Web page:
Masked crusader promotes random acts of kindness

Toronto's real-life superhero provides the homeless community with needed supplies

Brandon Lee Wadsworth aka 'Charade' stands guard Dundas Square.  Jacqueline Thetsombandith/Toronto Observer

Fighting crime and helping citizens may be the superhero actions chronicled in comic books, but you may be surprised to find out that Toronto has a real-life superhero of its own.

Brandon Lee Wadsworth, also known as ‘Charade,’ is a real- life superhero based in the city. Partially masked, he probes the downtown core in his spare time to help citizens in need.

Wadsworth primarily focuses his efforts on the city’s homeless population, offering them life-saving supplies such as blankets, food, water and hygienic products. During the wintry months, he helps them find shelter to ensure that they don’t spend their nights out in the cold.

“I’ll hand out care packages and go out with a bio-hazard waste disposal unit and get rid of needles,” Wadsworth explained.

The Real Life Superhero community, also known as R.L.S.H., is an international network of individuals that disguise themselves as superheroes to protect their cities and inspire acts of kindness. According to Tea Krulos, author of Heroes in the Night, these citizen superheroes want to see their communities become a better place.

“(They) organize charity events and projects like handing out supplies to homeless people or organizing patrols similar to a community block watch,” says Krulos.

Wadsworth was inspired to begin his patrols after he heard that a homeless man had frozen to death on the streets of downtown Toronto, where he laid lifeless for hours before anyone noticed. For the past five years, Wadsworth has tried to do everything in his power to help others avoid the same fate.

Unfortunately, the superhero business is in decline because of Canada’s laws against masking one’s identity.

According to Canada’s Criminal Code, section 351 (2), “every one who … has his face masked … or is otherwise disguised is guilty of an indictable offence and liable to imprisonment.” This has resulted in many erring on the side of caution when wearing their costumes in public, or has caused them to give the practise up altogether.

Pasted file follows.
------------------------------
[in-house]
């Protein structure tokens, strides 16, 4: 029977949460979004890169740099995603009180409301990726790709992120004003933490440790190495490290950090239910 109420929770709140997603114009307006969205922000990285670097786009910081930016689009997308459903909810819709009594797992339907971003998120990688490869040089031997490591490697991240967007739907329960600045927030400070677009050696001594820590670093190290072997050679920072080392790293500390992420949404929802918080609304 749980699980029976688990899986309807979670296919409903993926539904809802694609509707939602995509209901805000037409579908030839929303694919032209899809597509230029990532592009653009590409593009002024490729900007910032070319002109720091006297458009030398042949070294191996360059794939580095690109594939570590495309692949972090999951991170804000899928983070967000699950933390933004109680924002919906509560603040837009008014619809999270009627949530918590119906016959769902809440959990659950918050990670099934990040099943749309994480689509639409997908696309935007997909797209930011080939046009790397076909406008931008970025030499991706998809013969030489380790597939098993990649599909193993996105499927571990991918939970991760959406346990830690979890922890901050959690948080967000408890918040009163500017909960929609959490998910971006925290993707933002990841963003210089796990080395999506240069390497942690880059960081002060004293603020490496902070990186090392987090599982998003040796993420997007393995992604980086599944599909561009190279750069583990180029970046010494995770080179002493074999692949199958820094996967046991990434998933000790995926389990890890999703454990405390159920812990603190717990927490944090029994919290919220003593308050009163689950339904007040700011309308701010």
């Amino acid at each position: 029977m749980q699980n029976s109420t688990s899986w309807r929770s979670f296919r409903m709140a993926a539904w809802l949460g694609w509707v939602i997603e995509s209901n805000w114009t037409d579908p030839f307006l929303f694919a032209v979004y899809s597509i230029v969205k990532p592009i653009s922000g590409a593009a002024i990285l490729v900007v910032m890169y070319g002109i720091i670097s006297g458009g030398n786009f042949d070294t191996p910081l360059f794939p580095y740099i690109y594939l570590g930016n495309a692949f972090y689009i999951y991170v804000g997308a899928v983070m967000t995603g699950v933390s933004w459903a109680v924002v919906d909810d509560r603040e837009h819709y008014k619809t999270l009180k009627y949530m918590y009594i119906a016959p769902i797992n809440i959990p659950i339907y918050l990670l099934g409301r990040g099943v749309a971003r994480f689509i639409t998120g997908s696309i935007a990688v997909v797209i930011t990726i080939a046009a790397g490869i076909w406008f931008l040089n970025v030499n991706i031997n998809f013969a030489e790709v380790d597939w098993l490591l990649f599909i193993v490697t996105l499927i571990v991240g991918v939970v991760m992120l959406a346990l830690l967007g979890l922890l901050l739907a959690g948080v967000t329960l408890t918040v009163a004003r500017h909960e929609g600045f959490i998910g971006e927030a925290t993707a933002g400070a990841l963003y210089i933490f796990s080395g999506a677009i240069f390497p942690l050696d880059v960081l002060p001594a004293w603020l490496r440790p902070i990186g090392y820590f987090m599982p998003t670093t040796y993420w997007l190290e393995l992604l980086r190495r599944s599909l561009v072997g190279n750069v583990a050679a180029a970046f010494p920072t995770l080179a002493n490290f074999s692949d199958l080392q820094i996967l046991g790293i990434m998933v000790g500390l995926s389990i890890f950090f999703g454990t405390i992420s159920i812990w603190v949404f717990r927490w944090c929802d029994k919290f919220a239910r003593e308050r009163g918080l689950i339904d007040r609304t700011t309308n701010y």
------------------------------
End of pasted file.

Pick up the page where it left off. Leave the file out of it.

Because of this, Wadsworth feels that a strong knowledge of the law is the best defence for any real-life superhero.

“It’s good to have a lawyer on your side before you start doing this type of work,” he advised.

Having a lawyer is a great help in certain cases where a hero finds themselves faced with a lawsuit or arrested for disorderly conduct.

This was the case for ‘Beast’, a U.S.-based real-life superhero who was arrested shortly after the 2012 Colorado theatre shooting. Despite wanting to help, his black costume and Batman-style mask made people fear that he was a copycat of the shooter and alerted him to the authorities, ending his heroic career.

However, run-ins with the law aren’t common for Wadsworth. As a personal rule, he always phones the authorities before he goes out on patrol and lets them know where he will be. Because of his openness, he hasn’t had a single problem with the law as his alias, Charade.

Wadsworth continues to represent what may be a fleeting movement. He says most of the heroes he knows are helpful and admirable people carrying out “genuine random acts of kindness.

“(It’s about) stepping up in your life sometimes and helping others.”

About this article

By: and
Posted: Apr 14 2016 12:07 pm
Filed under: News